ance is limitless.
GERMAN NOTE CHANGED
Tho Washington Pont of Juno 13, 1915, con
tained the following news (torn:
"Formor Secretary of State Bryan, who re
signed his portfolio rather than nlgn the second
noto to Germany, issued another statement late
yesterday, declaring that tho note was mntcrlHl
ly revised following tho presentation of his res
ignation. Tho revision, Mr. Bryan averred,
softened tho noto, but wan not sufficient to jus
tify him in withdrawing his resignation.
"It Is true," said Mr. Bryan, "that I saw the
final draft of tho noto Just boforo my resignation
took effect, but it contained an Important change.
I had no knowledge of this cliango at tho time
my resignation wns tendered and nccopted.
"This change, while very much softening the,
noto, was not, however, sufficient. In my Judg
ment, to justify me in asking permission to with
draw my resignation.
"As Germany had ouggested arbitration, I felt
that wo could not do less than reply to this offer
by expressing a willingness to apply tho prin
ciples of tho pcaco treaties to the cane."
"What was tho change In the noto?" Mr. Bry
an was asked.
. "T can not discuss that," ho replied.
It was suggested that tho claiiBO added to the
noto was that saying tho United Btatos would
entertain anv evidence Germany might havo that
officials of this government had not thoroughly
performed their duty in examining tho Lusltanla
before her departure to sco that she wan not
armed for offensive action. Mr. Bryan only
smiled at tho suggestion.
Secretary Lansing also declined to discuss
changes made in tho noto.
Tho clauso rof erred to follows:
"If the Imperial German government should
deem itself to ho In possession of convincing
evidence that the officials of tho government of
tho United States did not perform these duties
with thoroughness the government of the
United States sincerely hopes that it will submit
that evidenco for consideration."
"Irrespective of whether that clause was In
serted or not," Mr. Bryan was asked, "does it
not open the way for further negotiations with
"I can only reiterate what I havo said, that
tho noto wan softened," Mr. Bryan replied, "but
not sufficiently to justify me in asking permis
sion to withdraw my resignation."
INTERVIEW IJY Mil. BRYAN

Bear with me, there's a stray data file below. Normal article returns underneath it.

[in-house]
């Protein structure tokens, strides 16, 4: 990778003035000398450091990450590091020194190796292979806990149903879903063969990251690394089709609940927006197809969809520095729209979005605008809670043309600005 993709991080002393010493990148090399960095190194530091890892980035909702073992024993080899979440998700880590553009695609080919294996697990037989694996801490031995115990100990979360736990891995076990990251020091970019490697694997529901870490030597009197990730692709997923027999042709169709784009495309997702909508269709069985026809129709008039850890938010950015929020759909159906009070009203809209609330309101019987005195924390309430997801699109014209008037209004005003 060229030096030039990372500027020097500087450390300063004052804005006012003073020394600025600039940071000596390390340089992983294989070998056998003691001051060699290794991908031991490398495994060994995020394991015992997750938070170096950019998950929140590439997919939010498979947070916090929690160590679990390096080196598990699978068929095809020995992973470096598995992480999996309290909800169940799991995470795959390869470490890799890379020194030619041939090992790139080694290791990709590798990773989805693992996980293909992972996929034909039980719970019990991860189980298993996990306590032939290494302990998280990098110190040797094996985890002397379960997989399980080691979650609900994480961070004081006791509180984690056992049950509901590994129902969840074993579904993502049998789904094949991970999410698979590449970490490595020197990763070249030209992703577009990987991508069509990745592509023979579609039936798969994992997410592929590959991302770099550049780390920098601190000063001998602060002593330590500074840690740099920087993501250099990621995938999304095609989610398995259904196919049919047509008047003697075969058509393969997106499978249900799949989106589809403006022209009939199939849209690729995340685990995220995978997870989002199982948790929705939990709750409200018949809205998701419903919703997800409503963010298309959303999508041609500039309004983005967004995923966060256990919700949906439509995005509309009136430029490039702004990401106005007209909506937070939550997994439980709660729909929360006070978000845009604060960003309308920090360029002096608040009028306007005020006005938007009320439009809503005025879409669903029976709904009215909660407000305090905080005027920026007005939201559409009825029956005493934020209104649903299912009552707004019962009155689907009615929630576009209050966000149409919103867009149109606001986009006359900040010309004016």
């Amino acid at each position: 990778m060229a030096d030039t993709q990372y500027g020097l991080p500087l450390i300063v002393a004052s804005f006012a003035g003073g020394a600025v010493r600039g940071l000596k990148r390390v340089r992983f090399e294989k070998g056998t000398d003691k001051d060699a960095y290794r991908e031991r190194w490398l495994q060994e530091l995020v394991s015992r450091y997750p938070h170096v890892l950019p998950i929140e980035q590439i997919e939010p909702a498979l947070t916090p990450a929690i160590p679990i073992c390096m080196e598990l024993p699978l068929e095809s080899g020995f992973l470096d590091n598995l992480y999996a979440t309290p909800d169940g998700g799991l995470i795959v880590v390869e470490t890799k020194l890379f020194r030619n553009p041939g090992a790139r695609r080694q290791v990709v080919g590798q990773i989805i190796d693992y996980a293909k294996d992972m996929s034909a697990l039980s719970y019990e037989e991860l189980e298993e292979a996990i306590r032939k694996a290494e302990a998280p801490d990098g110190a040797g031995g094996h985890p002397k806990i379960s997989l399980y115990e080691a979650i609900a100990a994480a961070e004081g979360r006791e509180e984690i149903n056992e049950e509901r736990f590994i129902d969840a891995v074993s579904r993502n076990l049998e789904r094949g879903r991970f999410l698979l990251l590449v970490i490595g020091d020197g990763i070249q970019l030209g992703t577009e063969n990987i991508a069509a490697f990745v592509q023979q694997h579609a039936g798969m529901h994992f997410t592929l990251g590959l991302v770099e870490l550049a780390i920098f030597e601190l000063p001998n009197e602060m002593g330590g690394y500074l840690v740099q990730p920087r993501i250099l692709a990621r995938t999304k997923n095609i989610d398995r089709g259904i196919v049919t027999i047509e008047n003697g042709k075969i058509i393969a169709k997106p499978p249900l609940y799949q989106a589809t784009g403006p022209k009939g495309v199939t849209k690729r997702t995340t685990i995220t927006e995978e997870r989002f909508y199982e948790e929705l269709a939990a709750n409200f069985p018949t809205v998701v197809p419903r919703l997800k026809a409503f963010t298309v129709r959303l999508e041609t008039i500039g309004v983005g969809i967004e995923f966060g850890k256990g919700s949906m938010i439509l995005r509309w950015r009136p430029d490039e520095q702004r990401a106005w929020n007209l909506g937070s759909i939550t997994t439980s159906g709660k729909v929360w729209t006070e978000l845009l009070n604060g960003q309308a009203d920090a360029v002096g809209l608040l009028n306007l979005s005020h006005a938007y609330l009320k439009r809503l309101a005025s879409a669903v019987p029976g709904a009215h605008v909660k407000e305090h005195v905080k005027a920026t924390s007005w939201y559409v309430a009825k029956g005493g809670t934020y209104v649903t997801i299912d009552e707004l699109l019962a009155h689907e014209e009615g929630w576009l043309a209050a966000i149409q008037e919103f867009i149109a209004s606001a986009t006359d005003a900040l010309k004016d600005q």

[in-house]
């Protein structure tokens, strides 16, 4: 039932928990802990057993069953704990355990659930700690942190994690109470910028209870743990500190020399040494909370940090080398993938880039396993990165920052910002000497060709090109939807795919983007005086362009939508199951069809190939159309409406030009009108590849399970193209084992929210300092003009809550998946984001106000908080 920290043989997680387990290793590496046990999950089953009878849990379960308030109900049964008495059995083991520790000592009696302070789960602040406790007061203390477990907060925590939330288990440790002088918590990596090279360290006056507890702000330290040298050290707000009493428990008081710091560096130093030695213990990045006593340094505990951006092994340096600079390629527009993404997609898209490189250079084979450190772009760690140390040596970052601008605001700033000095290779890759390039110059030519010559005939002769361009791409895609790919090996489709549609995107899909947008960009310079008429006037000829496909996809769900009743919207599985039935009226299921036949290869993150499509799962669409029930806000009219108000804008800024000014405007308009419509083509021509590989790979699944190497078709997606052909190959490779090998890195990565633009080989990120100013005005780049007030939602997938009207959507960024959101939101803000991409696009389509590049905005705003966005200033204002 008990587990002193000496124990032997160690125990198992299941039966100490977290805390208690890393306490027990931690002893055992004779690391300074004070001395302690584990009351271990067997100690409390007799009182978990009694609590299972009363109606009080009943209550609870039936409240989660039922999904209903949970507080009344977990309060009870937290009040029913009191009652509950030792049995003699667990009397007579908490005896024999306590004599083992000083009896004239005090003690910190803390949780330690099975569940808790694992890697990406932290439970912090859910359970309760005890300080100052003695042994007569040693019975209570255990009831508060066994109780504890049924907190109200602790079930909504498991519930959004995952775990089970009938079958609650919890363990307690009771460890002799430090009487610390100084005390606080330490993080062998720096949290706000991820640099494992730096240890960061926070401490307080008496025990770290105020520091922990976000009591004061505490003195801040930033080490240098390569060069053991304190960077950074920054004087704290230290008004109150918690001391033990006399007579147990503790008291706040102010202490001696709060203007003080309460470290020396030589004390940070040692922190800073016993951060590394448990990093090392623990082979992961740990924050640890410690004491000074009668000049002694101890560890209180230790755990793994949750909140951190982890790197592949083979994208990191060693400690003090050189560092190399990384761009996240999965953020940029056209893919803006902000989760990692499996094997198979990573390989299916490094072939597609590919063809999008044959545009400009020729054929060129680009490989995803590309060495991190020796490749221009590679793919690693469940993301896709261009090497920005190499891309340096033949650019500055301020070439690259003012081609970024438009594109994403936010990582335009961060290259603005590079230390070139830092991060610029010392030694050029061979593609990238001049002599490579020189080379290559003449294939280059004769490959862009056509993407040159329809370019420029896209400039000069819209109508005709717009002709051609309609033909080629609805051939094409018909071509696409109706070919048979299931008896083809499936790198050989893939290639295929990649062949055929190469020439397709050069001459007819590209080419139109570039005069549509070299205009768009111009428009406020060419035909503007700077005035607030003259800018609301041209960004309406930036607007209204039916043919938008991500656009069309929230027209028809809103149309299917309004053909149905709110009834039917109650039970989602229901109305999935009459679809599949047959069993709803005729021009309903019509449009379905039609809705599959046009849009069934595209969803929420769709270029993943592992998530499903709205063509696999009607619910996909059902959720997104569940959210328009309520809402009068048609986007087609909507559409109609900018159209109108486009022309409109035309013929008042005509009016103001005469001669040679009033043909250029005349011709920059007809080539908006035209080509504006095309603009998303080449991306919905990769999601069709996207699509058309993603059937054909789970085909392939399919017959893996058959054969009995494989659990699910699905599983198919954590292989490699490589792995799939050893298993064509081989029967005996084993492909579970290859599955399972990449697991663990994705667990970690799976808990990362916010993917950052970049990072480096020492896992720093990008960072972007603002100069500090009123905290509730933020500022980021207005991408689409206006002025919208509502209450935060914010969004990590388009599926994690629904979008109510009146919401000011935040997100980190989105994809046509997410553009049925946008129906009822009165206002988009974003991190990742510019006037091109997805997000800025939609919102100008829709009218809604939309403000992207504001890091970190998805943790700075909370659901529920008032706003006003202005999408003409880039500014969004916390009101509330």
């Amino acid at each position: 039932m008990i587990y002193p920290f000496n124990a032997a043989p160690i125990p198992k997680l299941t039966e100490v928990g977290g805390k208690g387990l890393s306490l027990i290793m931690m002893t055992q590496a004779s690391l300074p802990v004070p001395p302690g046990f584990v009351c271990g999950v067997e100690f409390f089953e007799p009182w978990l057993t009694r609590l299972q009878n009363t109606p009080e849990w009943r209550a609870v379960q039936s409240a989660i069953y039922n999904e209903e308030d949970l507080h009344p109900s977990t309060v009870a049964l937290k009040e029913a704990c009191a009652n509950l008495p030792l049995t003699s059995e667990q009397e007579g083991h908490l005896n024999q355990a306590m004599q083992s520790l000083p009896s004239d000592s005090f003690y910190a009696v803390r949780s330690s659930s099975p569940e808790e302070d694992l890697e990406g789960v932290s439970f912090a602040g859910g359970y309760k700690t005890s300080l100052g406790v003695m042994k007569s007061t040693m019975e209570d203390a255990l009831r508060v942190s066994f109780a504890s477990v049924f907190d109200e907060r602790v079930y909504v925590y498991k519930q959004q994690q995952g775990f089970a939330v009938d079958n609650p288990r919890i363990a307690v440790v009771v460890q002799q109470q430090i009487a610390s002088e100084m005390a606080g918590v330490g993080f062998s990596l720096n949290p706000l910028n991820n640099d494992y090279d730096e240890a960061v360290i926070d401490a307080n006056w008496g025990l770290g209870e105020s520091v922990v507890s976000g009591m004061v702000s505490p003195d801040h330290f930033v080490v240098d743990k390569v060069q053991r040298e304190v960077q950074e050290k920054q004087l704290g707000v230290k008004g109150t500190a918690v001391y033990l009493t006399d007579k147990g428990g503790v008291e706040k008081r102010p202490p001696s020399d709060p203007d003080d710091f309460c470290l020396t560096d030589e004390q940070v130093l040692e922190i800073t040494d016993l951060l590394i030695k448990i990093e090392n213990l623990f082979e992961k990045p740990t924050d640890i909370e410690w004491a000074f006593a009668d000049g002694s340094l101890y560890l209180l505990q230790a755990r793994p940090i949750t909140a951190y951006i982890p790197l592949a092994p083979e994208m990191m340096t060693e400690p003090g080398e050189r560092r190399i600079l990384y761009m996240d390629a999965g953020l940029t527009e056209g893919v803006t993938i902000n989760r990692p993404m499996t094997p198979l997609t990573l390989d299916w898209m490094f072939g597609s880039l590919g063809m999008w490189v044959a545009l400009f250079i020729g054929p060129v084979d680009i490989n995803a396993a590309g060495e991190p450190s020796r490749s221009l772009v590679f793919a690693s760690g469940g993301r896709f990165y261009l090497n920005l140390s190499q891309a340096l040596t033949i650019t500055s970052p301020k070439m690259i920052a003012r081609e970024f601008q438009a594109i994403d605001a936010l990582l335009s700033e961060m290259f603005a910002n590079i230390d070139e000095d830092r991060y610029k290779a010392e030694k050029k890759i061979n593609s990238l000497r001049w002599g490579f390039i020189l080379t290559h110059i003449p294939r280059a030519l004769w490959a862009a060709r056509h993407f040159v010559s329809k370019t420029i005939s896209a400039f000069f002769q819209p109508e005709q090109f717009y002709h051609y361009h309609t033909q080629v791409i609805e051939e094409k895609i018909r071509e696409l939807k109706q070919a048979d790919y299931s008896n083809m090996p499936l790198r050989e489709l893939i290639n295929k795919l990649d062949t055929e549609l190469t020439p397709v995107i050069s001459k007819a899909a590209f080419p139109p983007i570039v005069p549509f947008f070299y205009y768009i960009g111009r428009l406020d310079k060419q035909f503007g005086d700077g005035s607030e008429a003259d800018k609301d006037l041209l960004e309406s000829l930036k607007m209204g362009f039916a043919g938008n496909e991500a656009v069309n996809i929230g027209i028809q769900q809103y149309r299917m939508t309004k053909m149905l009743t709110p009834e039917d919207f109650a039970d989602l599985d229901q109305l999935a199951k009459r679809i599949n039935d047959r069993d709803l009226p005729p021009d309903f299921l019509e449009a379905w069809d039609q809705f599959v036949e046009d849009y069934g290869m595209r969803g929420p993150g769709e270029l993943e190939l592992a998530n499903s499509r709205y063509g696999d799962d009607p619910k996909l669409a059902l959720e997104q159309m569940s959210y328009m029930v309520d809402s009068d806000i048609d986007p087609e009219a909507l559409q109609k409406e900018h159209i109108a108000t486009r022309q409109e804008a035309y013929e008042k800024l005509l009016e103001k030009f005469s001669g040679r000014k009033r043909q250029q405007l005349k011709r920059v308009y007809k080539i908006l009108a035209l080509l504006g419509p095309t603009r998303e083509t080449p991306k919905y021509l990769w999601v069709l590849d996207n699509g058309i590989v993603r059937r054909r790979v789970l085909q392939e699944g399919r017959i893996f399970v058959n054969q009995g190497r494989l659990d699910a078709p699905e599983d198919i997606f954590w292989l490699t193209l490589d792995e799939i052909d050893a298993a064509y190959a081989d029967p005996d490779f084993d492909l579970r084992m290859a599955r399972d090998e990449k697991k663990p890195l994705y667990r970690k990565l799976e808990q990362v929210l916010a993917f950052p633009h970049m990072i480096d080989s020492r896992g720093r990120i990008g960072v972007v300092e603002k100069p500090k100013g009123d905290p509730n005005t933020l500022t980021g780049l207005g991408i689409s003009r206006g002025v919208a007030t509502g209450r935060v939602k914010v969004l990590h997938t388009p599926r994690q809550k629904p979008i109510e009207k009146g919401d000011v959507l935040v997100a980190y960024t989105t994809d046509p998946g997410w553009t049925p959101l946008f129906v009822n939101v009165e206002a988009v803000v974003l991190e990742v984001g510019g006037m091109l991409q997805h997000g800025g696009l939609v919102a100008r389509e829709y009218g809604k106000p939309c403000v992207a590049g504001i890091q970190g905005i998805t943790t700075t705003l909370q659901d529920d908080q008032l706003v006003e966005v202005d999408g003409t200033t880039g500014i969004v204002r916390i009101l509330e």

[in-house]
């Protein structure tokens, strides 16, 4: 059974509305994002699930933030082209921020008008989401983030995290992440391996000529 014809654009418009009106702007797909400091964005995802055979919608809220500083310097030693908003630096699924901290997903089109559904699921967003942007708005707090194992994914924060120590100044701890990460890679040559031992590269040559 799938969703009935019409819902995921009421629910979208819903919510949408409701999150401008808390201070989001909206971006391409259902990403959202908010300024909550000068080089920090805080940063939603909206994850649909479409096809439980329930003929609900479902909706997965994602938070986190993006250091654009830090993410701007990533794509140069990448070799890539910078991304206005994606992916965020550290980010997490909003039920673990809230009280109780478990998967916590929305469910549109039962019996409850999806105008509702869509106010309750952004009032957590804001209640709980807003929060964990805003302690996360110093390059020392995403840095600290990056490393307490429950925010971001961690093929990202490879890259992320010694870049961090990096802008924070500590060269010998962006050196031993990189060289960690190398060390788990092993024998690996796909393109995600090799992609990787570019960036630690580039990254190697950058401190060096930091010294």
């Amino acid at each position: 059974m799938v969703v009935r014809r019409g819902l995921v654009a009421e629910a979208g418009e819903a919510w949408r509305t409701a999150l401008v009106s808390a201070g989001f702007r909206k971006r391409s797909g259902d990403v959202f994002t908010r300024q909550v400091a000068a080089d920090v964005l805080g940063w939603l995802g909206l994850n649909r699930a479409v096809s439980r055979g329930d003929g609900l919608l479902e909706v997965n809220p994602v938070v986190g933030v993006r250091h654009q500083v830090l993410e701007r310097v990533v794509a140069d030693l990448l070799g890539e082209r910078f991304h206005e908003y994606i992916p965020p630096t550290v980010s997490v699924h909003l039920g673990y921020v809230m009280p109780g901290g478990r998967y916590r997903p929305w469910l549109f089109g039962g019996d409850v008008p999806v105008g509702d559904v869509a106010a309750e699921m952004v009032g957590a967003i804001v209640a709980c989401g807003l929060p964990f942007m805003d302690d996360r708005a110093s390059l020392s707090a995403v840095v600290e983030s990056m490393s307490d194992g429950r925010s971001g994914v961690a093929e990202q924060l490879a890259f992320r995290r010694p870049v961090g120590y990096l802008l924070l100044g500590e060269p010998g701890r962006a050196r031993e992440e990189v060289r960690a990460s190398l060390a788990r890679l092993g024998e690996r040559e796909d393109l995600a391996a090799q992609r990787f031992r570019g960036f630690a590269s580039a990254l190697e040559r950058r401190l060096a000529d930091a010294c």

Tho following Interview was published June
Tho next two weeks will bo devoted largely
to rest. During tho two years and three month
which have elapsed since I entered tho state
department I havo had but llttlo vacation con
siderably less than the time which tho law gives
to all government employees. If any historian
is interested enough to examine tho record he
will find that no former secretary has been at
his desk a greater number of hours each day or
p. greater number of days In the year, and I am
nuro none of my predecessors has had to deal
with more problems of tho first magnitude. It
has been a long and severe strain, and Mrs.
Bryan has shared it with mo. We both feel the
need of rest and shall avail ourselves of this
opportunity to securo it. We shall go to Old
Point Comfort tonight, spend Sunday and Mon
day there, and return Tuesday morning. By that
time we shall havo our plans matured for the
remainder of Juno and possibly for a longer
MR, BRYAN CONGRATULATES SECRETARY
Juno 24, 1915,
My dear Mr. Secretary:
Allow mo to extend to you my cordial con
gratulations and to let you know how much
gratified I am that you have been selected as
my successor. The year .during which we have
been associated together In the state department
has given me an opportunity to become inti
mately acquainted with you, and confidence and
affection havo followed acquaintance.
May every success attend you, personally and
Mrs. Bryan joins me In kindest regards to Mr.
Lansing and in good wishes for you both.
With assurances of respect, I am, my dear
Very truly yours,
(Signed) W. J. BRYAN.
Honorable Robert Lansing,
Secretary of State,
Washington, D. C.